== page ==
Durban – Airports Company South Africa (ACSA) is addressing recent accusations by the International Air Transport Association (IATA) about the company’s position on airport tariffs.
They said that the comments were "not only unfortunate but are unfounded and lack a basic grasp of how tariffs are regulated in South Africa."
Willy Walsh, director-general of IATA said this week that some providers abused their positions to mitigate the loss caused by Covid-19.
In his opening address earlier this week at the hybrid 77th Annual General Meeting of IATA in Boston, Walsh said that some airports and air navigation service providers sought to shore up their finances by recovering lost revenue from their airline customers.
Walsh named several airport companies, including ACSA, as wanting to “raise charges by 38% in 2022,” to offset losses incurred as a result of Covid-19.
ACSA maintains that the allegations were "not supported by the facts."
ACSA said in a statement: "His aggressive response is unnecessary in an industry that depends more than ever on collaborative responses to the global crisis in aviation and post-pandemic recovery."
According to ACSA, their aeronautical tariffs, including aircraft landing fees, aircraft parking fees and a passenger service charges, were determined by an independent Economic Regulating Committee (RC).
"It is the RC that took a decision to suspend Airports Company South Africa’s 2022-2026 Tariff Permission Application and thus run the current 2019-2023 Permission to the end. The 2019-2023 Permission allows for tariff increases of 3.3% in 2021/22 and 3.1% in 2022/23," it revealed.
They said the "consideration for possible tariff increases in 2022/23 was initiated by the RC".
CEO Mpumi Mpofu said ACSA was invited by the RC to submit proposals on how the committee could assist regulated entities to be financially sustainable without placing an undue burden on users.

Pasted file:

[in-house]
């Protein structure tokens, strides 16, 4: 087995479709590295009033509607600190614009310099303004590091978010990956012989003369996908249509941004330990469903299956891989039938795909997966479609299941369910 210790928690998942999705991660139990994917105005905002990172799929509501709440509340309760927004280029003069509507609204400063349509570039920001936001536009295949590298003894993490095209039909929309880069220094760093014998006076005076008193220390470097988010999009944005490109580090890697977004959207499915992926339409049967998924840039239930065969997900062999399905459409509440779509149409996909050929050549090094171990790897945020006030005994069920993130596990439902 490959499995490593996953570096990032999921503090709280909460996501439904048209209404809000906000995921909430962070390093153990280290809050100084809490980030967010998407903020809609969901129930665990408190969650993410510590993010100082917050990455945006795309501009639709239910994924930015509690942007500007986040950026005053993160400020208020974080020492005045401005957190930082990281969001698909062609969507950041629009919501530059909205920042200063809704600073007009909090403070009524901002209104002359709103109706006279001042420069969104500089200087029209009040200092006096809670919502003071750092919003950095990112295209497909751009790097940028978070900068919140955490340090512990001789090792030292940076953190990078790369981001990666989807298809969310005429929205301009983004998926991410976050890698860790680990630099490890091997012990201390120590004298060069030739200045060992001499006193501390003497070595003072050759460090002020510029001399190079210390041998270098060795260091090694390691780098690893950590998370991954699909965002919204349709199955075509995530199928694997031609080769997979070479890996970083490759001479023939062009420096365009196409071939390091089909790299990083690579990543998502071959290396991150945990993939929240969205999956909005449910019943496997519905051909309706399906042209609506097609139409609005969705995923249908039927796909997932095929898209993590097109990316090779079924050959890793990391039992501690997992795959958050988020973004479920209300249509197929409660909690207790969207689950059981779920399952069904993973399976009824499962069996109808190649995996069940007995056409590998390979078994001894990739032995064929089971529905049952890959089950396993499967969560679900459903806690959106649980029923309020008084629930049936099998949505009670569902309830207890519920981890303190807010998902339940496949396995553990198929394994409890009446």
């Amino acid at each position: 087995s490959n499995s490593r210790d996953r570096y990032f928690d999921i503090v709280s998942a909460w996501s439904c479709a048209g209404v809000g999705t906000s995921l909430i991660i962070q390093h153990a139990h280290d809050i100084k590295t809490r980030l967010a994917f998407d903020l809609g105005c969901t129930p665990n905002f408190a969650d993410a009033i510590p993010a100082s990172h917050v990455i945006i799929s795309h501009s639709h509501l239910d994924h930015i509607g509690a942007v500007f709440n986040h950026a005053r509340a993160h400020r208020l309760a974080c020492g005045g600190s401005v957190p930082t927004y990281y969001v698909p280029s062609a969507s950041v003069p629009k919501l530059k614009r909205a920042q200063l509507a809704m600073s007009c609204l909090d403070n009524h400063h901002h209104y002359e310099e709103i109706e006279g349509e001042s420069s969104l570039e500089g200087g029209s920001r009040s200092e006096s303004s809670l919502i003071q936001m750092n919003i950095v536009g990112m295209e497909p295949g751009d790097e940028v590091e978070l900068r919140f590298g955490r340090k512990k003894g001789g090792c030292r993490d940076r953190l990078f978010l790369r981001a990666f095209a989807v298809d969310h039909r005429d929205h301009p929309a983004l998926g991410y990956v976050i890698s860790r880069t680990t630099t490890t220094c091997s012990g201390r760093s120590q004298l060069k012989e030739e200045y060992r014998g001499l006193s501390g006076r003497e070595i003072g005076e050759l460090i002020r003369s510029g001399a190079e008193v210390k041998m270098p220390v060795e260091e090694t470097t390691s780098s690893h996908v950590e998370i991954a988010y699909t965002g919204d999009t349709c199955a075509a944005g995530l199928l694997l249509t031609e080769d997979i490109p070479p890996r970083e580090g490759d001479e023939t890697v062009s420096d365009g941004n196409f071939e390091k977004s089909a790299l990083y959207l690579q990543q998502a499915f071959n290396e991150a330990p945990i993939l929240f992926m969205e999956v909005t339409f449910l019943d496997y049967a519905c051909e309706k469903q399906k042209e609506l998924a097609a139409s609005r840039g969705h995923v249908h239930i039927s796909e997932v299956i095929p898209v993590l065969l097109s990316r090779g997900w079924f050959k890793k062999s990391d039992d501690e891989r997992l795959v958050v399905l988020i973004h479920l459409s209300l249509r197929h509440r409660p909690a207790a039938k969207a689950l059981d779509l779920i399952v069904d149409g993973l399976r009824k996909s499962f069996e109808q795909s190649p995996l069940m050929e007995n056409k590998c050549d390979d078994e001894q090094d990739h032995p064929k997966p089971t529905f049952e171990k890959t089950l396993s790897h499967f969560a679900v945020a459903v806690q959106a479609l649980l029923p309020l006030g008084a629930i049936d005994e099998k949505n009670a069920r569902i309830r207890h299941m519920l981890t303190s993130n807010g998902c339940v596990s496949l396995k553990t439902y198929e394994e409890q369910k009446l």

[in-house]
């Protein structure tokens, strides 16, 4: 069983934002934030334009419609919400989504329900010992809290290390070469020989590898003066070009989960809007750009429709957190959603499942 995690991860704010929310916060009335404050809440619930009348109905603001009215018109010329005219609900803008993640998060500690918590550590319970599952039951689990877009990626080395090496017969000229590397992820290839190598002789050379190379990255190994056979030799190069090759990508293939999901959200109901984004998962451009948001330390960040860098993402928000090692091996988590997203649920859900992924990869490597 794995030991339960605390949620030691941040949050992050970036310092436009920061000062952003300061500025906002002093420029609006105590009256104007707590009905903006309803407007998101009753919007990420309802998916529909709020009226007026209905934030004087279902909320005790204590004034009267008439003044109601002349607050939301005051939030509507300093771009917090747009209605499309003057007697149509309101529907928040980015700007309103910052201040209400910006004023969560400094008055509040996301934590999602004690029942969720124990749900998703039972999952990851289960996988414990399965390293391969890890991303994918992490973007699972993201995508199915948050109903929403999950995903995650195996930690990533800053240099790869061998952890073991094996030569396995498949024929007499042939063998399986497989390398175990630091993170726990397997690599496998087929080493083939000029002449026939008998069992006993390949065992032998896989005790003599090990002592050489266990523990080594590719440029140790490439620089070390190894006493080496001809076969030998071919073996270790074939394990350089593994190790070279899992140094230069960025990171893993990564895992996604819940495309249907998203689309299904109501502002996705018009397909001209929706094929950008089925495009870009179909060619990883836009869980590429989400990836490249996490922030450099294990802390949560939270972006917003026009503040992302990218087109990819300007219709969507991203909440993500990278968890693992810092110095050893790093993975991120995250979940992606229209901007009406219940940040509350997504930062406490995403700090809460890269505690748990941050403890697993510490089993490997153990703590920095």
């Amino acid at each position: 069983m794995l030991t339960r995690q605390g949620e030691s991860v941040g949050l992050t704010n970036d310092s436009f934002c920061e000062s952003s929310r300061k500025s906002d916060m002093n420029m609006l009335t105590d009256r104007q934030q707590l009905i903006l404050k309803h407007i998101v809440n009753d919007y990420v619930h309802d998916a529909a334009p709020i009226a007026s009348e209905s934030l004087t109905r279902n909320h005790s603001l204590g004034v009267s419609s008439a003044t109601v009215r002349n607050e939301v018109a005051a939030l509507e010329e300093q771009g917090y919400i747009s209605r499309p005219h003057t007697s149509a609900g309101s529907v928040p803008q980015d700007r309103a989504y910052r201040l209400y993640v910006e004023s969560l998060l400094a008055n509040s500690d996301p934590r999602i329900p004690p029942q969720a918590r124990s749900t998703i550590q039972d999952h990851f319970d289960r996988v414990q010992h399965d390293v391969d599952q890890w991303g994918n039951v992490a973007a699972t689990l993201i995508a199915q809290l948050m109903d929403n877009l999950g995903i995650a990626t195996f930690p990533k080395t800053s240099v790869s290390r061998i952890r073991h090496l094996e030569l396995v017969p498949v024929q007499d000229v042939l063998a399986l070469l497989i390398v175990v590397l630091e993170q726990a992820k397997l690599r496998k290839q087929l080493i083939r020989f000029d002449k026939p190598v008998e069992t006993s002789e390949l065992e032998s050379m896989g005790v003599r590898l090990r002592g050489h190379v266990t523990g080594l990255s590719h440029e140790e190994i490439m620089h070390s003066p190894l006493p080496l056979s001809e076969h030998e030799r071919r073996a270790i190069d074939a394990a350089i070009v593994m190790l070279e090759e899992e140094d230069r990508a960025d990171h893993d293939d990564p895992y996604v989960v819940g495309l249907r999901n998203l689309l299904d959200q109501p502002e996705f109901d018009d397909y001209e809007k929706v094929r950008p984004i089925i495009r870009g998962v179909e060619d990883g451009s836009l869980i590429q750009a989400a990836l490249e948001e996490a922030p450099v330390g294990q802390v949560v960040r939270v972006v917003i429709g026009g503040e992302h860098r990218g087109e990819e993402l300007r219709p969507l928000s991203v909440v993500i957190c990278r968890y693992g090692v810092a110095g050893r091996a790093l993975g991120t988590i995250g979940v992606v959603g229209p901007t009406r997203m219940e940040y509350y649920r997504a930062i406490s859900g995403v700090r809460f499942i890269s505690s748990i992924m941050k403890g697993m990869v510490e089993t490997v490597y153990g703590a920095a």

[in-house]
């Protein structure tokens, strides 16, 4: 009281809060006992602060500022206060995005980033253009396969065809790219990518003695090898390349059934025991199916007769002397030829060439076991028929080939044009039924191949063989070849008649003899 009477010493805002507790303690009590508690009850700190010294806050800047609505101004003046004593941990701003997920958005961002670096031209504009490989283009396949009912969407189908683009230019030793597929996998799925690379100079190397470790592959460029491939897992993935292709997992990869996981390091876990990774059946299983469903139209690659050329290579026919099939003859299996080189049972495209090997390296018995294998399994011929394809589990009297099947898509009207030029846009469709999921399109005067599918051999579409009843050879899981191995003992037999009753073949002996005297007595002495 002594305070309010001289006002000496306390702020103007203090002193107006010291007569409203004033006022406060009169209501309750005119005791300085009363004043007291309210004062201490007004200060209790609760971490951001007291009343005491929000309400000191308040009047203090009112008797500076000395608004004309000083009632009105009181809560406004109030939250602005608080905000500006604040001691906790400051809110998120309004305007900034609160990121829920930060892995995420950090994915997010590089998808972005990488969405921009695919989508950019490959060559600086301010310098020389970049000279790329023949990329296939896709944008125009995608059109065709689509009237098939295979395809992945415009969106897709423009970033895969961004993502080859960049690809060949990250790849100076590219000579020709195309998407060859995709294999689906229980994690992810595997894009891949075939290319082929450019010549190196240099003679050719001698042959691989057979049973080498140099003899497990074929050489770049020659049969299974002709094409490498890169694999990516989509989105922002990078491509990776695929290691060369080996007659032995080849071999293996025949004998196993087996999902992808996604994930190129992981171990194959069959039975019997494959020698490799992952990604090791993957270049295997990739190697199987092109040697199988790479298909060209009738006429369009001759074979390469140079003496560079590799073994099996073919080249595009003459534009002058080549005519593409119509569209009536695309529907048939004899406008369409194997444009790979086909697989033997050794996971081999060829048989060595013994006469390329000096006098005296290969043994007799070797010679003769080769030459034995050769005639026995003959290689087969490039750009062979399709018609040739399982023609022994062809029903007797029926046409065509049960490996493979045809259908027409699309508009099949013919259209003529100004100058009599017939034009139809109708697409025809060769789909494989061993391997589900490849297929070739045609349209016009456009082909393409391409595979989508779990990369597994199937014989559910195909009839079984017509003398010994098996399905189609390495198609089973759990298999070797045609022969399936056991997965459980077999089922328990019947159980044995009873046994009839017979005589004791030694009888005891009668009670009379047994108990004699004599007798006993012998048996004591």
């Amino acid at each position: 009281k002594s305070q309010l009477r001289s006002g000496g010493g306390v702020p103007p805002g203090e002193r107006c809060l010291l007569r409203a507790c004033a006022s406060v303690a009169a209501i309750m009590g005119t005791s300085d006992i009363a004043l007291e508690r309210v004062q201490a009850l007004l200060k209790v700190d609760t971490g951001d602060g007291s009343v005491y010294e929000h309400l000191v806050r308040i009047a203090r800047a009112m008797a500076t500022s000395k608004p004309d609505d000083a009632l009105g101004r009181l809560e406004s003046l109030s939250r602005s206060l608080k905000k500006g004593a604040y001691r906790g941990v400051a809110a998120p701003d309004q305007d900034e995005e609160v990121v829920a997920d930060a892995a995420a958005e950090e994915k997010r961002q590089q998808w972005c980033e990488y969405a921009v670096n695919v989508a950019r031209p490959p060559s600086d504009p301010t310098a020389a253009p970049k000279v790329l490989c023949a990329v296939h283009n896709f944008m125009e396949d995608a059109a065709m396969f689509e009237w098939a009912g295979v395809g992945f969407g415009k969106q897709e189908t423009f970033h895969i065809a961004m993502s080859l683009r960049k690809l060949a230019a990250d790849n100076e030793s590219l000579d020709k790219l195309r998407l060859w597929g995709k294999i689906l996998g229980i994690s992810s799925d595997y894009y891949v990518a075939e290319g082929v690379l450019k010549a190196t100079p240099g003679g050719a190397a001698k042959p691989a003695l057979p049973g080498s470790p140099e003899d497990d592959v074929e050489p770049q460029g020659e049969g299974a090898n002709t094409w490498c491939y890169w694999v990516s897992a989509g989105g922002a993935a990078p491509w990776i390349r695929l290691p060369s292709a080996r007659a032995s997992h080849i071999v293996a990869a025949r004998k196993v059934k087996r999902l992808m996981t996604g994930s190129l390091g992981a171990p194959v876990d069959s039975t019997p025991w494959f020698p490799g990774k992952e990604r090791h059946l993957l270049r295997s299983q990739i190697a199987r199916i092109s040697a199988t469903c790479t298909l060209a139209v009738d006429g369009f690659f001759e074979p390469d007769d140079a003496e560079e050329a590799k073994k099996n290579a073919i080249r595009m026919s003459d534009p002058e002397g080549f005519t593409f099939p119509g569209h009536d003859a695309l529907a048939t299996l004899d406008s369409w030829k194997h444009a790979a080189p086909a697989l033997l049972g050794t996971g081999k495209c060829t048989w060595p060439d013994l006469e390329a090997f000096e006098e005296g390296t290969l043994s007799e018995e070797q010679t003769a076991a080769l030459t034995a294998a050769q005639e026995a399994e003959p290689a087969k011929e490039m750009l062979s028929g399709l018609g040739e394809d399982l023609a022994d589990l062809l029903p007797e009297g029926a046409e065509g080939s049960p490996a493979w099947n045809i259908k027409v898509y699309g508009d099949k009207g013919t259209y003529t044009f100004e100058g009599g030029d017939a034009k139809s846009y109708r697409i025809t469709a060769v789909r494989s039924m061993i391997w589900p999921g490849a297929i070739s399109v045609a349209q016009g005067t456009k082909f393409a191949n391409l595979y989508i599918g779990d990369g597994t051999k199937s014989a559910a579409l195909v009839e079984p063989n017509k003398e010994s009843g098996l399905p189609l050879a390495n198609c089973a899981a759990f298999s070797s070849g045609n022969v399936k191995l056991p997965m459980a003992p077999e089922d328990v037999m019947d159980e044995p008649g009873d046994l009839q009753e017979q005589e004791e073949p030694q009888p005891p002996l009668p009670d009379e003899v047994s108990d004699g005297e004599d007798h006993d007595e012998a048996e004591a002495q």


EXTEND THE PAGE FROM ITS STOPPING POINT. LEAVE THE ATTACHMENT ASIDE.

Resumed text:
Mpofu said the company responded by suggesting an increase in tariffs of 35%.
ACSA believes the increase will allow Airports Company South Africa to break even in the year 2022/23 after accumulating losses in the previous three years.
"It is important to bear in mind that Airports Company South Africa tariffs were reduced by 35.5% in the 2017/18 financial year, to the benefit of airlines and passengers.
“In mitigating the negative financial impact of the pandemic on stakeholders, including airlines, we moved quickly to introduce relief measures in the form of deferred payment arrangements and credit reprieves, to enable long-term sustainability of our industry. We have taken significant steps to support our financial sustainability. Capital expenditure projects that would have required investment of more than R14-billion were suspended in 2020. Operating expenditure has been cut significantly by R1.2bn and head count has been reduced by 20% to date," added Mpofu.
The RC is yet to make a final decision on the proposed tariff increase, ACSA said.
"In the event that the committee agrees to Airports Company South Africa’s proposal, the company will still be one of four airports companies globally with the lowest airport charges," ACSA added.
Speaking to IOL Travel, IATA's Regional Vice President for Africa and Middle East, Kamil Al Alawadhi, said IATA stood by its statement.
“IATA notes ACSA’s position. However, IATA stands by its statement and reiterates its call for all governments - including South Africa’s, its entities and tariff regulators - to step-up their support to the airline and tourism industries by providing, among other things, financial relief through the reduction of charges. Any increases in tariffs at this time will be harmful, not only to air travel, but to jobs and the recovery of economies,” said Alawadhi.